Source: Morrison Foerster
Article Authors: Ruomu Li, Marcia Ellis, Alice Li, Elba Ding
Published: August 2020
Since the early 1990s, the U.S. stock exchanges have long been home to many prominent Chinese companies as they tried to attract a wide spectrum of investors and enhance their global profile. However, waves of the reverse trend – of those U.S.-listed Chinese companies going private with the ultimate goal of relisting in China – have come and gone in the past 10 years, with this year representing the most recent and perhaps ultimate wave as Chinese companies abandon what they see as a very unwelcoming U.S. market.
While the traditional reasons that public companies choose to delist are still relevant for U.S.-listed Chinese companies’ decision to go private (such as reduced compliance costs and burdens, better focus on the company’s long-term development goals, and more control over the company’s shareholder base), growing political and trade tensions between China and the United States, heightened regulatory scrutiny of U.S.‑listed Chinese companies by U.S. regulators, and potential high trading multiples upon relisting in China appear to be the key drivers for the recent wave.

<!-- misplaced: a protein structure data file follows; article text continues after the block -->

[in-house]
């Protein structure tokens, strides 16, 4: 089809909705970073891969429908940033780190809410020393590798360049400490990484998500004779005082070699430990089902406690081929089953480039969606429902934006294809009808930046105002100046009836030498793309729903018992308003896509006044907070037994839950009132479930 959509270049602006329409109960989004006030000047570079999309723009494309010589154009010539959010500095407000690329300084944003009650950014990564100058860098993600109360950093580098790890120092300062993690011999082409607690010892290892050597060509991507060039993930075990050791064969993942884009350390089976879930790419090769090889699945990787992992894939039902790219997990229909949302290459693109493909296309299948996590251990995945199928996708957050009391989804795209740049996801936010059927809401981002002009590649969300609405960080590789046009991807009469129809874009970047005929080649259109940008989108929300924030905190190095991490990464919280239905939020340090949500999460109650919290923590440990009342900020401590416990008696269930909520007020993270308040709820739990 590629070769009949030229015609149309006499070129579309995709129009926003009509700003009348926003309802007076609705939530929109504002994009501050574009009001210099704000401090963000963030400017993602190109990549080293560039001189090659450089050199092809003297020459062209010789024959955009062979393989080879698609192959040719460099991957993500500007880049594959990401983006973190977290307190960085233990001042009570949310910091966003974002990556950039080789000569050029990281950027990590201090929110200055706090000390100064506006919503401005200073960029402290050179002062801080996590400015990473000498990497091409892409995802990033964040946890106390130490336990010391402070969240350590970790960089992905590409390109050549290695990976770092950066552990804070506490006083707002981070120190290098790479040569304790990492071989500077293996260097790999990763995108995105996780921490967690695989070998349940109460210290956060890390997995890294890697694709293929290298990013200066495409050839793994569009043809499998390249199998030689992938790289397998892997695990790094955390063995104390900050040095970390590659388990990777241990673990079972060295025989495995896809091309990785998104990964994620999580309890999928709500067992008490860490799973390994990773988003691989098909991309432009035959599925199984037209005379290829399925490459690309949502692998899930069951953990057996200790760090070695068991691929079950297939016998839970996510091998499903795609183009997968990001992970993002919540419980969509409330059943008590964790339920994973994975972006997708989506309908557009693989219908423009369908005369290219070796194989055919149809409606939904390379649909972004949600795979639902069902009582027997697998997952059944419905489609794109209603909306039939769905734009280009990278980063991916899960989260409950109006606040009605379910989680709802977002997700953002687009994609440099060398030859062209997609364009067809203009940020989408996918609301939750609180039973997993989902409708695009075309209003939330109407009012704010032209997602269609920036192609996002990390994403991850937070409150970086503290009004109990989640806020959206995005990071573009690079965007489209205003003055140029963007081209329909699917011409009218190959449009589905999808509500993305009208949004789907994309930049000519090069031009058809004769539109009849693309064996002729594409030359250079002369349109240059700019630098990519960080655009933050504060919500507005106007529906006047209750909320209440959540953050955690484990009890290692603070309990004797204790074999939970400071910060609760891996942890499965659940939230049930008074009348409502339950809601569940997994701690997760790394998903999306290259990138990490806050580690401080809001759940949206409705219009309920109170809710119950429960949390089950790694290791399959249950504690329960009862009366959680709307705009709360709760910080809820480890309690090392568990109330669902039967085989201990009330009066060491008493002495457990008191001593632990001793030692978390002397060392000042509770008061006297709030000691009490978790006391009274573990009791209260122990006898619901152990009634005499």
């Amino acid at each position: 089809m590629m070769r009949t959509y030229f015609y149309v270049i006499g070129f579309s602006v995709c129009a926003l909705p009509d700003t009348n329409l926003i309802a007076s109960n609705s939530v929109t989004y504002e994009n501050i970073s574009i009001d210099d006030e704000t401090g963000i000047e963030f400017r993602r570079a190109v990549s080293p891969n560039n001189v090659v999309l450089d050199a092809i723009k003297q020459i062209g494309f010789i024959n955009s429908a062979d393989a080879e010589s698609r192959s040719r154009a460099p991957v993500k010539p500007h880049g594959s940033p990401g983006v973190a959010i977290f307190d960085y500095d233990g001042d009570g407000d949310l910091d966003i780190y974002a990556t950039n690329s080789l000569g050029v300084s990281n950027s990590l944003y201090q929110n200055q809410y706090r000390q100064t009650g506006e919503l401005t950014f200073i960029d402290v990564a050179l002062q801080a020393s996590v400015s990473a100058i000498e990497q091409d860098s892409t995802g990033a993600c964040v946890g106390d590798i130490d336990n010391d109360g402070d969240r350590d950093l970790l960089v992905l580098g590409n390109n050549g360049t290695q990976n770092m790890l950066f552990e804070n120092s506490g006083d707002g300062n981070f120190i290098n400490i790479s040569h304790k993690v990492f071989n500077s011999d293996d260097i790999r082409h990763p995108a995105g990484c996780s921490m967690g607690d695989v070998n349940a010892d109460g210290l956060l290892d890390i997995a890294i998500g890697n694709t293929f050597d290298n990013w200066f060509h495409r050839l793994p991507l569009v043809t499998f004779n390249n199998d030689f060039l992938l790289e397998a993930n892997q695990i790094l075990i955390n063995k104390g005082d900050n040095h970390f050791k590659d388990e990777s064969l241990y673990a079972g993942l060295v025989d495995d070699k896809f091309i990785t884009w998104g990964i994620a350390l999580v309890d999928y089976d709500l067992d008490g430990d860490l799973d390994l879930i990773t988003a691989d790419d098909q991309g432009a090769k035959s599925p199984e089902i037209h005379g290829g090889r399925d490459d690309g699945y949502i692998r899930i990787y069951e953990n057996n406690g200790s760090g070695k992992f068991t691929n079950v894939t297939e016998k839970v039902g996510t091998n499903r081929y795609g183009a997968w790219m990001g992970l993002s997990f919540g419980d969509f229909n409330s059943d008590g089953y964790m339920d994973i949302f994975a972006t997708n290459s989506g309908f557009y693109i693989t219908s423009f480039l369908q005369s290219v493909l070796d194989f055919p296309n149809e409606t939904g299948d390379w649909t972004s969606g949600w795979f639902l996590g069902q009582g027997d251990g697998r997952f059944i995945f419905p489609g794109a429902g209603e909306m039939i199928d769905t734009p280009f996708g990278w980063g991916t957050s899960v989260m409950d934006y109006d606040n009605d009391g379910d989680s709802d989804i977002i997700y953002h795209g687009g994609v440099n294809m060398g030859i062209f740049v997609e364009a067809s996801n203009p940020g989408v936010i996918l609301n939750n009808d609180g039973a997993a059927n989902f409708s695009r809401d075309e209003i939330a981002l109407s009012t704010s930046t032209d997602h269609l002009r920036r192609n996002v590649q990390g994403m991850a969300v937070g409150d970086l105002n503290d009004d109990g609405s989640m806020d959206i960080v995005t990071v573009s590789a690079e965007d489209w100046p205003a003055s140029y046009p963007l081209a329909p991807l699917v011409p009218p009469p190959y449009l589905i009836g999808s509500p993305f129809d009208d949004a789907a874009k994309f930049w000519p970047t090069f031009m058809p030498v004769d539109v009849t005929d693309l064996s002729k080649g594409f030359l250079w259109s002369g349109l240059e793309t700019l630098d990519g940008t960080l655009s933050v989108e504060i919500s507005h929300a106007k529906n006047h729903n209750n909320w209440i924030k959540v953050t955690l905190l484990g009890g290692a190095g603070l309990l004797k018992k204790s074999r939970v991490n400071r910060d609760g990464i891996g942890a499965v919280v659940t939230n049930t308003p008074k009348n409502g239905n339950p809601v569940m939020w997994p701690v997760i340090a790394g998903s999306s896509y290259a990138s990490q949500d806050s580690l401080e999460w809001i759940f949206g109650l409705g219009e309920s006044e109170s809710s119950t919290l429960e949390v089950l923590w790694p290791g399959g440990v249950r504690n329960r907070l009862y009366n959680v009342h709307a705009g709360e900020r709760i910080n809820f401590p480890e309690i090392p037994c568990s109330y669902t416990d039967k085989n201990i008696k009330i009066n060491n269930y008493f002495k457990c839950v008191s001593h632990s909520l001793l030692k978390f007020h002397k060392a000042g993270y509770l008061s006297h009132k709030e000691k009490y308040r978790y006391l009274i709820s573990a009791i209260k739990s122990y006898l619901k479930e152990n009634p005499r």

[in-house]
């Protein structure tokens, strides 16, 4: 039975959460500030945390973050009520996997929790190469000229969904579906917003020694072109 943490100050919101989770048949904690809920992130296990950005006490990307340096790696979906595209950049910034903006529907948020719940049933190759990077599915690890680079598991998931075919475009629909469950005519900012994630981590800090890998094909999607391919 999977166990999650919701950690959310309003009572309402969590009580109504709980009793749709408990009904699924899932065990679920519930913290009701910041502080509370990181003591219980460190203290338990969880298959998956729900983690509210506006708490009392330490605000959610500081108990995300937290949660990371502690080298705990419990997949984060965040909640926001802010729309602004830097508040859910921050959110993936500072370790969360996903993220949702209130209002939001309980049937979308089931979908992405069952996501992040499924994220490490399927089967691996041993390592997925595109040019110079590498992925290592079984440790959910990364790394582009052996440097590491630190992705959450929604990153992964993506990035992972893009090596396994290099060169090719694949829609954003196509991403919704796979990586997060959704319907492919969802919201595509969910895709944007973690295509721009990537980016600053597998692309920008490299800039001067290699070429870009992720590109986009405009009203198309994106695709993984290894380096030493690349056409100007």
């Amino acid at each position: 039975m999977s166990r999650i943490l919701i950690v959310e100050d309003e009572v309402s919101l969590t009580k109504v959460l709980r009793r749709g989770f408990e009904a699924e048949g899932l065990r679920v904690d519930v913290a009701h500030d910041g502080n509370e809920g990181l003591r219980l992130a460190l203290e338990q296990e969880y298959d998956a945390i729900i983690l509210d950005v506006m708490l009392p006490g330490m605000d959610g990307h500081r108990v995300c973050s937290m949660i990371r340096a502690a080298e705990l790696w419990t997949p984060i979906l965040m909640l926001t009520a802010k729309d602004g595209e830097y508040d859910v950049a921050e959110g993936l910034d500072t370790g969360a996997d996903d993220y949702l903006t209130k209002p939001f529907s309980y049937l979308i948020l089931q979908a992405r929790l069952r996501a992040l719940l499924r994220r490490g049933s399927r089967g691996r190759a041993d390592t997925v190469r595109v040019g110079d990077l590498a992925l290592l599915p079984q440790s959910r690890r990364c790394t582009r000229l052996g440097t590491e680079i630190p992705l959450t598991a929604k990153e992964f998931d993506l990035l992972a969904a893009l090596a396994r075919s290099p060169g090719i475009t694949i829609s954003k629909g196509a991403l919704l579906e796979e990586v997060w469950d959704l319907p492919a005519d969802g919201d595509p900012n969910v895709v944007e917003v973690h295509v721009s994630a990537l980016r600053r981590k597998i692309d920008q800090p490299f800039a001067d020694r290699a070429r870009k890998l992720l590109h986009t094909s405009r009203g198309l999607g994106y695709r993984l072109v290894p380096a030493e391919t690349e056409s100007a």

These going private transactions can present attractive investment opportunities for PE houses as the controlling shareholders/management of many U.S.-listed Chinese companies with great prospects and solid fundamentals feel pressure to take their companies out of the U.S. market and require partners with cash and corporate finance expertise to do so.
In this article, we will elaborate on the following topics:
1. A Typical Going Private Transaction: What is a typical going private transaction of a U.S.-listed Chinese company?
2. Key Players and Their Roles: What are the key players’ roles, objectives, and strategic considerations?
3. Key Procedural Steps and Indicative Timeline: What is the approximate timetable setting forth the key procedural steps from submission of a going private proposal?
4. Key Strategic Considerations: Such asBuyer Consortium, Special Committee, Deal Certainty, Schedule 13E-3 and the SEC Review
5. Conclusion: What to look ahead for?
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